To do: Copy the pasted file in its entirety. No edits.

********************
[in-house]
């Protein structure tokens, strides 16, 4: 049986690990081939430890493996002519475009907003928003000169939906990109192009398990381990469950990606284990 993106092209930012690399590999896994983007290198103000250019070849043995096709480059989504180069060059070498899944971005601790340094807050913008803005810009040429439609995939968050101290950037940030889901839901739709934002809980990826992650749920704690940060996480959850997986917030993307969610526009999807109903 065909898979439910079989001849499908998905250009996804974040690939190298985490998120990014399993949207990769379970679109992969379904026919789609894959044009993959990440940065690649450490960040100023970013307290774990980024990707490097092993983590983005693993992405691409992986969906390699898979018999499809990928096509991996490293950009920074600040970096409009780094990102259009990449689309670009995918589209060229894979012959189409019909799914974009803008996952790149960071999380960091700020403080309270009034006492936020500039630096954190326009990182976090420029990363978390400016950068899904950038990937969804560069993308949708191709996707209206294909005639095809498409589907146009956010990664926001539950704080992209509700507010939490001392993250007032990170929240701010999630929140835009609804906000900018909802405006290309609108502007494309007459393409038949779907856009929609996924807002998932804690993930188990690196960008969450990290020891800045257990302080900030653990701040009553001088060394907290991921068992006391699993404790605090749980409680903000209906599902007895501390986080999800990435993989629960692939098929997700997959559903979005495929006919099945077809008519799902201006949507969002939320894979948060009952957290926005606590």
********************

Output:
[in-house]
């Protein structure tokens, strides 16, 4: 049986690990081939430890493996002519475009907003928003000169939906990109192009398990381990469950990606284990 993106092209930012690399590999896994983007290198103000250019070849043995096709480059989504180069060059070498899944971005601790340094807050913008803005810009040429439609995939968050101290950037940030889901839901739709934002809980990826992650749920704690940060996480959850997986917030993307969610526009999807109903 065909898979439910079989001849499908998905250009996804974040690939190298985490998120990014399993949207990769379970679109992969379904026919789609894959044009993959990440940065690649450490960040100023970013307290774990980024990707490097092993983590983005693993992405691409992986969906390699898979018999499809990928096509991996490293950009920074600040970096409009780094990102259009990449689309670009995918589209060229894979012959189409019909799914974009803008996952790149960071999380960091700020403080309270009034006492936020500039630096954190326009990182976090420029990363978390400016950068899904950038990937969804560069993308949708191709996707209206294909005639095809498409589907146009956010990664926001539950704080992209509700507010939490001392993250007032990170929240701010999630929140835009609804906000900018909802405006290309609108502007494309007459393409038949779907856009929609996924807002998932804690993930188990690196960008969450990290020891800045257990302080900030653990701040009553001088060394907290991921068992006391699993404790605090749980409680903000209906599902007895501390986080999800990435993989629960692939098929997700997959559903979005495929006919099945077809008519799902201006949507969002939320894979948060009952957290926005606590």